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ASP Dot Net Tutorial - Index
ASP Dot Net Tutorial - Microsofts ASP.NET
ASP Dot Net Tutorial - Begining Web Forms
ASP Dot Net Tutorial - User Controls
ASP Dot Net Tutorial - ADO .NET
ASP Dot Net Tutorial - DataBinding to WebControls
ASP Dot Net Tutorial - DataList Controls
ASP Dot Net Tutorial - DataGrid Control
ASP Dot Net Tutorial - Advance Practical Examples on DataGrid
ASP Dot Net Tutorial - Working with DataSets
ASP Dot Net Tutorial - Working with XML
ASP Dot Net Tutorial - Forms Based Authentication
ASP Dot Net Tutorial - Windows Based Authentication

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  Home > Courses, Tutorials & eBooks > ASP.NET Tutorial > Microsoft's ASP.Net

ASP.NET Tutorial - Microsoft's ASP.NET

                                                                                                               Page 3 of 6

Advantages of ASP.NET Controls

The concept of ASP.NET controls is elucidated to develop smart ASP.NET forms. A “smart” form was earlier developed (in example2) by converting the standard HTML form tags into server side HTML tags. So the question arises as to why use ASP.NET controls at all.

Benefits of using ASP.NET controls

  • ASP.NET controls represent the HTML elements of a page in an intuitive object model.
  • ASP.NET controls, automatically retain the value of their properties by participating in view state (view state will be explained in the next section).
  • ASP.NET controls enable you to separate the design content of a page from the application logic.
  • ASP.NET controls enable you to maintain browser compatibility while still supporting advanced browser features such as JavaScript.

Using ASP.NET Controls

 In the following section, using ASP.NET controls will enhance Example 2. Modify the page according to the Example 3 and save it with the name DisplayMessage.aspx in the same directory.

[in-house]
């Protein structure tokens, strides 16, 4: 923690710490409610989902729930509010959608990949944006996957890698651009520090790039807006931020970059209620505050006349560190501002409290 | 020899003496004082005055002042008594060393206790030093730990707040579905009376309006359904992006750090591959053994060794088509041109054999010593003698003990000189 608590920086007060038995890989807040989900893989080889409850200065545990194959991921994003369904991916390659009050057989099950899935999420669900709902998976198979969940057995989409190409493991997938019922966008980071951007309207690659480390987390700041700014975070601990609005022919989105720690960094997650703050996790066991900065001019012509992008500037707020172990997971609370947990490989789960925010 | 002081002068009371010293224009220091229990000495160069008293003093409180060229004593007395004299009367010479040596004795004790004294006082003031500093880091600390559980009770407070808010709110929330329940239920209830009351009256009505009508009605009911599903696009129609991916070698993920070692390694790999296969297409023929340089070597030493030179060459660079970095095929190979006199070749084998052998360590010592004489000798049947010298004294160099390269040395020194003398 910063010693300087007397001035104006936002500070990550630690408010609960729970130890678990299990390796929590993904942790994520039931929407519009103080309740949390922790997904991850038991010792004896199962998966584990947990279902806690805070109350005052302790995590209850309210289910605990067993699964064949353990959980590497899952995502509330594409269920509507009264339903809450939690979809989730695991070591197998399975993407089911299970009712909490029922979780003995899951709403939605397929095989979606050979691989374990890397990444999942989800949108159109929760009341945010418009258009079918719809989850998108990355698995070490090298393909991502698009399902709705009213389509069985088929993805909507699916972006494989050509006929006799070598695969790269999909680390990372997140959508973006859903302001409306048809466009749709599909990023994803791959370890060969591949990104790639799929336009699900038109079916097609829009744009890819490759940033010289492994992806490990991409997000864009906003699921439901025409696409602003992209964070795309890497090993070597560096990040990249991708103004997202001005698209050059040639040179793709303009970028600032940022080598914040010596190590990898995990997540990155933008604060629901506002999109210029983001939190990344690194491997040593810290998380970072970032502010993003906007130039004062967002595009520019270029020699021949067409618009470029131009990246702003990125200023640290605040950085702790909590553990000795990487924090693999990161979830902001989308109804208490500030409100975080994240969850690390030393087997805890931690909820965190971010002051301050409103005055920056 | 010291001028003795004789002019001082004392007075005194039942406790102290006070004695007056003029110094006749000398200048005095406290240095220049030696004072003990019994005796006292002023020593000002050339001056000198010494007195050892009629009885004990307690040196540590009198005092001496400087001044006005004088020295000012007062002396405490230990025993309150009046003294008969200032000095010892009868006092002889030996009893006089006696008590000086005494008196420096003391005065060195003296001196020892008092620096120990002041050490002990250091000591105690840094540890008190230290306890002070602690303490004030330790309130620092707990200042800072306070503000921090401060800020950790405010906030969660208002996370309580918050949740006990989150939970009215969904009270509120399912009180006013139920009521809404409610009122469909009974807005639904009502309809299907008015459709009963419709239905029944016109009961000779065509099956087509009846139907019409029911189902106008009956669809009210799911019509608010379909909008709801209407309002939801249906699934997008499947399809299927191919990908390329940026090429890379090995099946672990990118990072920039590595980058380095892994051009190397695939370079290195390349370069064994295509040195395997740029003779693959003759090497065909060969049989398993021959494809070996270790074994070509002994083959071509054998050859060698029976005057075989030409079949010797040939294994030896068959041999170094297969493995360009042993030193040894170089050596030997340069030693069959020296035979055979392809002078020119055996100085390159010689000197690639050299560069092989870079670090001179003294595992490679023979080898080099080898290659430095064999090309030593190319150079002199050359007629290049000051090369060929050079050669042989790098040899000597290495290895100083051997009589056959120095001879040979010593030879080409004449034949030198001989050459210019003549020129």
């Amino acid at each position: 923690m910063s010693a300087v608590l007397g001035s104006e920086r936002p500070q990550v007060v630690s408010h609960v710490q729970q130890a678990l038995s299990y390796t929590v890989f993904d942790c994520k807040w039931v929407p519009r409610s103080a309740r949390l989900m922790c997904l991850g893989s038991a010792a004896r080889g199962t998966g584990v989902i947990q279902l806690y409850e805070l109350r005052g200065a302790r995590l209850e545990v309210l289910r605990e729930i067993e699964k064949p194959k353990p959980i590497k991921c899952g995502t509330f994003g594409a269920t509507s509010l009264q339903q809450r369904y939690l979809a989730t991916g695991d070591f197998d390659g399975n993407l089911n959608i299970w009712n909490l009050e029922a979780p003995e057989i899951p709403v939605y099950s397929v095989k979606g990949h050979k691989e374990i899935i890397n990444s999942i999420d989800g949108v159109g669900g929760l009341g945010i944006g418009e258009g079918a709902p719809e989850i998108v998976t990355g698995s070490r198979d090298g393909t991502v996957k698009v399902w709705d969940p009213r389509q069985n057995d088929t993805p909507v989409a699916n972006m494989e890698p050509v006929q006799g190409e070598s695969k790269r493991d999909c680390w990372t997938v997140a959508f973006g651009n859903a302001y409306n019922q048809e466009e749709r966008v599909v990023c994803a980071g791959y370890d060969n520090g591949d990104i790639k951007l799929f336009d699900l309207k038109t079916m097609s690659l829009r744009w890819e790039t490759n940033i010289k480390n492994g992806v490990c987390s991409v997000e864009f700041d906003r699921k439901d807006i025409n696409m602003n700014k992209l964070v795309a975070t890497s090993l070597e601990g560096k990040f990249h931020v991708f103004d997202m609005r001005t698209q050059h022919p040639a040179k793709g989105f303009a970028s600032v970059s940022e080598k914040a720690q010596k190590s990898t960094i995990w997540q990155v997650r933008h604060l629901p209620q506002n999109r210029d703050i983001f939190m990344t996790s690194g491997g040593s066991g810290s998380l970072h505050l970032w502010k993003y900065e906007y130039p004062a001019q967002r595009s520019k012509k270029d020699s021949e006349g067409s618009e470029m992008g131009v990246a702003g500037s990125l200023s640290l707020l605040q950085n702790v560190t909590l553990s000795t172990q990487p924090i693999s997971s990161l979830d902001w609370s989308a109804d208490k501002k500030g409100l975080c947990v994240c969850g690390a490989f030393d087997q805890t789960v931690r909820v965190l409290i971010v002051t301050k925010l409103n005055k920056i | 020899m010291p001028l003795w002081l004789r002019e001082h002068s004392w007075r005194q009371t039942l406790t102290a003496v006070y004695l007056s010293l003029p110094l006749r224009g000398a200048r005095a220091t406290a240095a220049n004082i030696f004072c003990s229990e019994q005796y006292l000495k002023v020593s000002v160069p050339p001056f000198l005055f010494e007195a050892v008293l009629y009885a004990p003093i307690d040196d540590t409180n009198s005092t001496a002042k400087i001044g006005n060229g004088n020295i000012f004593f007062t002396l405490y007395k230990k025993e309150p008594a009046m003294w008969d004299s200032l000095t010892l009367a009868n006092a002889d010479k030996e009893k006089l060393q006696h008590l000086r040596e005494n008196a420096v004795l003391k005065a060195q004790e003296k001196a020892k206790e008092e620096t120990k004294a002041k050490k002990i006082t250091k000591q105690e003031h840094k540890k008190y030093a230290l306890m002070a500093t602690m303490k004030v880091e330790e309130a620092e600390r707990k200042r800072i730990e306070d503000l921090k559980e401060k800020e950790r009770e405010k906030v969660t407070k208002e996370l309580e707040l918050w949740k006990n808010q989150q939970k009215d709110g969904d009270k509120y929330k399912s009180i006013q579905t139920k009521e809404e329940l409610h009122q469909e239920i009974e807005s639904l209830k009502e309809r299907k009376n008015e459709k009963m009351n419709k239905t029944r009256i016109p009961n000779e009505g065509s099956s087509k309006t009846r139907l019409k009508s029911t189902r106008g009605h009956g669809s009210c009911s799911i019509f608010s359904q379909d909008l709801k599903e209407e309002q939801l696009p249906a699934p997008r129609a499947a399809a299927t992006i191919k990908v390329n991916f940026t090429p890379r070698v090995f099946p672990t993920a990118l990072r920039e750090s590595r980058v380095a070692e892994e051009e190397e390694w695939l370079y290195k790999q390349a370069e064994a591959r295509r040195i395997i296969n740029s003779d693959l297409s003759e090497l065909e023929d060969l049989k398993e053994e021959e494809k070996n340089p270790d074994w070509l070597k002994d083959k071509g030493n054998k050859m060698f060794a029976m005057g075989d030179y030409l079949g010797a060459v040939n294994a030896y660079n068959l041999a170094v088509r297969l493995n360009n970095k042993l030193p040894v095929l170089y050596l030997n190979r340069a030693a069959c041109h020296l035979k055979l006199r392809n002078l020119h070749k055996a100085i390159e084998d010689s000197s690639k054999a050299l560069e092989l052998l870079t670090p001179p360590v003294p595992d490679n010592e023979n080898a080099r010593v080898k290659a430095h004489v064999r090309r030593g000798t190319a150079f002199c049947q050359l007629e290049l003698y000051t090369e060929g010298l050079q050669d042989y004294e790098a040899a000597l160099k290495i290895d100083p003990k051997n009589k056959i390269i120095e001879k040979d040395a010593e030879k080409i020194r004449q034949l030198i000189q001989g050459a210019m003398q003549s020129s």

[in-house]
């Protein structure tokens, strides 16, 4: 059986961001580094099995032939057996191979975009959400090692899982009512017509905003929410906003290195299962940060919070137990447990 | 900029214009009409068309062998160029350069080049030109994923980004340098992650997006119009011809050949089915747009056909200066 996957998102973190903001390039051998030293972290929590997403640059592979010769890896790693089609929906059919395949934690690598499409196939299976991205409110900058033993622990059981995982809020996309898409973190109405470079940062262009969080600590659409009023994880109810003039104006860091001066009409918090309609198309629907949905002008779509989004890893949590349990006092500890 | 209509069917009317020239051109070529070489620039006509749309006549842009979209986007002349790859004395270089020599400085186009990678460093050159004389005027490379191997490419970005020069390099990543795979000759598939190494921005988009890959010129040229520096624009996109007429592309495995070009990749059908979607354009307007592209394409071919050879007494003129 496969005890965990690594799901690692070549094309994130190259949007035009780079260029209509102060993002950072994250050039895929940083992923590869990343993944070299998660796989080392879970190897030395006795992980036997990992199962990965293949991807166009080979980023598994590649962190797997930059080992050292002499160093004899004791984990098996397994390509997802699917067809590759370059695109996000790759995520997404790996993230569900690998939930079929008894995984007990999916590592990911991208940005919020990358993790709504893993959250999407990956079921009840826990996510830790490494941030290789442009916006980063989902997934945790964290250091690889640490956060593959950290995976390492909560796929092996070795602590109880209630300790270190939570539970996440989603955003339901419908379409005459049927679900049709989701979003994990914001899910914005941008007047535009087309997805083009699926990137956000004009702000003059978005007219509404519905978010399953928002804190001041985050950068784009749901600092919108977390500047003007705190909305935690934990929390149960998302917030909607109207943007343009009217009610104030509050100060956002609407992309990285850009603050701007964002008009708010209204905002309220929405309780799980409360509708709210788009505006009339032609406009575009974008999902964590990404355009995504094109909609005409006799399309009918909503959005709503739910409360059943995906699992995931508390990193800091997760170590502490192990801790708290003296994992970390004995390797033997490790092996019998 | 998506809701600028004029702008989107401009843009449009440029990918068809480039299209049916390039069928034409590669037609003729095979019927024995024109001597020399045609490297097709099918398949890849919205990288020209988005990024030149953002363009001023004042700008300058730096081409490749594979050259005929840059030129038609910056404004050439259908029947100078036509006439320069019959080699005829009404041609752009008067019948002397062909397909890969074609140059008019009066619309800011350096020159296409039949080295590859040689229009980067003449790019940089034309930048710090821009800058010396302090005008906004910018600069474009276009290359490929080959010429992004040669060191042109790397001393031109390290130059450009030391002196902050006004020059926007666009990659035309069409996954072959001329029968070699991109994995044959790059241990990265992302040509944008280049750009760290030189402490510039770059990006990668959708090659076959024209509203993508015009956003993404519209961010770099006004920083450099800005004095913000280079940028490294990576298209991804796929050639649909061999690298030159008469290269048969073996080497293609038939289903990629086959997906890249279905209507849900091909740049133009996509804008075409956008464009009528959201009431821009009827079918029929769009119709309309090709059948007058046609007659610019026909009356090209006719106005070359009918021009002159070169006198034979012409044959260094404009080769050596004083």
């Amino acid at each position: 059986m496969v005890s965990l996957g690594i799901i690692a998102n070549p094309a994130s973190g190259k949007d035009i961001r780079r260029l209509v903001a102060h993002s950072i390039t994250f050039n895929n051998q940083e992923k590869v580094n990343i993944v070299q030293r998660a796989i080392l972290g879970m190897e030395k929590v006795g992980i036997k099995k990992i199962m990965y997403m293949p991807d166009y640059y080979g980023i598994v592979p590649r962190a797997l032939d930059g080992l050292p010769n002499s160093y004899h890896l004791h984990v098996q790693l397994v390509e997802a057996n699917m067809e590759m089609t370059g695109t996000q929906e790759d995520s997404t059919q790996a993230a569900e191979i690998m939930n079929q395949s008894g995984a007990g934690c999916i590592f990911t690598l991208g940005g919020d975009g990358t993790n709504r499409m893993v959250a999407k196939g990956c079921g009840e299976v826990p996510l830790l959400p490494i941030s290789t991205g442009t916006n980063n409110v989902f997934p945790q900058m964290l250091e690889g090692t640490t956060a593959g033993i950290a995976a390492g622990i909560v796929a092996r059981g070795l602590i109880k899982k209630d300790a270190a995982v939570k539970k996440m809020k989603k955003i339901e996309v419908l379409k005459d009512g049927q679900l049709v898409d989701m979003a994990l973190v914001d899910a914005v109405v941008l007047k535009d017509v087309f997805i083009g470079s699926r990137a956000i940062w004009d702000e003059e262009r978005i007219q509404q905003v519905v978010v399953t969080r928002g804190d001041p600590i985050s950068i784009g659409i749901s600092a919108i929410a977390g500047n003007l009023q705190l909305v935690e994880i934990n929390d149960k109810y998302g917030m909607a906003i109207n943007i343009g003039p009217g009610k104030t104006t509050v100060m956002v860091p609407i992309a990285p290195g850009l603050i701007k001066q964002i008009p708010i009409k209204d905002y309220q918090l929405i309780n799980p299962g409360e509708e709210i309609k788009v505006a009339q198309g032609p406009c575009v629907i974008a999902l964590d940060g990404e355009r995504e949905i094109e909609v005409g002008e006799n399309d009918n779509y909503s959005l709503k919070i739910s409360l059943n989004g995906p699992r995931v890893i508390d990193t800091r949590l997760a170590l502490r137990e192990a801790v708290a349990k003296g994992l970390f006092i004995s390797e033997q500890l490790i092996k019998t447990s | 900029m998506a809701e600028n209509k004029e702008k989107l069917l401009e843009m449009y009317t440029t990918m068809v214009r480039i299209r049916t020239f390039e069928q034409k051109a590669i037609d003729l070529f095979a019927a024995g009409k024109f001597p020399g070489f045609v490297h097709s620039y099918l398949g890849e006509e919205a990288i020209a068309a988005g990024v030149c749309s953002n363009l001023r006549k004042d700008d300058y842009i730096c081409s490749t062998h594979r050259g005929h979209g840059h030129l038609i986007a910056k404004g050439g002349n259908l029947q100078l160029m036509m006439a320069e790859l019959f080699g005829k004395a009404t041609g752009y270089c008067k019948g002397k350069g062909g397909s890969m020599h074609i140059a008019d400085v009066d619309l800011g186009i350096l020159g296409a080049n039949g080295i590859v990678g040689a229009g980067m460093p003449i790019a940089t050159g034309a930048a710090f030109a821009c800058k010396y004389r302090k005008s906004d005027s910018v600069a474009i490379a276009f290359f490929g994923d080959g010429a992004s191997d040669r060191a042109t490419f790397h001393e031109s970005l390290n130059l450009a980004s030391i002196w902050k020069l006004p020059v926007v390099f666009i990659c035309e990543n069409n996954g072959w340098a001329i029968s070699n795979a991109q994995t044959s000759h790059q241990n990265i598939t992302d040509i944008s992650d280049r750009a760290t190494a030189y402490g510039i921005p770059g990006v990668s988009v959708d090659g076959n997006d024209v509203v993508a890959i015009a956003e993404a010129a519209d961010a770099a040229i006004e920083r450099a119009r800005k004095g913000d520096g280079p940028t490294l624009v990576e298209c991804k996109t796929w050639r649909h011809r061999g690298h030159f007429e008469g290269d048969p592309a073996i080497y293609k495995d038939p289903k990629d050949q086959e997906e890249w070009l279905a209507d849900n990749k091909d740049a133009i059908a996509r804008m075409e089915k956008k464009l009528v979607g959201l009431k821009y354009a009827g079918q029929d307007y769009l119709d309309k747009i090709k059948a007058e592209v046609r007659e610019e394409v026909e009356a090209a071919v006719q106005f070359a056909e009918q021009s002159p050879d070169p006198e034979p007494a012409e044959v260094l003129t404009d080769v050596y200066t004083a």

<Script Runat="Server">

Sub Submit (Obj as Object, e As EventArgs)

lblName. Text = "Your Name is: &nbsp; <b>" & txtName.text &"</b>"

lblComments. Text="Your Comments are: &nbsp; <b>"&txtComments.text &"</b>"

End Sub






Click on the button to view the messages:


<form Runat="Server">

<asp:textbox id="txtName" runat="server"/><p>


ID="txtComments" textmode="multiline" columns="50" rows="10"

Runat="Server" /><p>



Text="Send Comment!"


Runat="Server" />


<asp:Label id="lblName" Runat="Server" /><p>

<asp:Label id="lblComments" Runat="Server" />





The output of this example is shown below:

It is seen that when the form button is clicked, the subroutine named Submit is executed. This subroutine assigns the text “John” and “See the magic of ASP.NET controls” to the Label control with ID lblName and lblComments. It picks this text from the TextBox control with ID txtName and txtComments which is entered by the user.

The Submit subroutine is associated with the Button control through the control’s OnClick method. You can name the subroutine, as you want; there is nothing magical about the name Submit.

The Submit subroutine is declared within the <Script Runat=”Server”> tags at the top of the page. Note that the subroutine accepts two parameters of type Object and EventArgs. The significance of these parameters will is explained below:

Whenever you need to write code to respond to a click button, you use a similar subroutine. The first argument passed to the subroutine represents the object that triggers the event.

In Example 3 the button control with the ID btnSubmit triggers the event. Object parameters can be used to determine the particular object that triggers the subroutine and then responses can be made accordingly.



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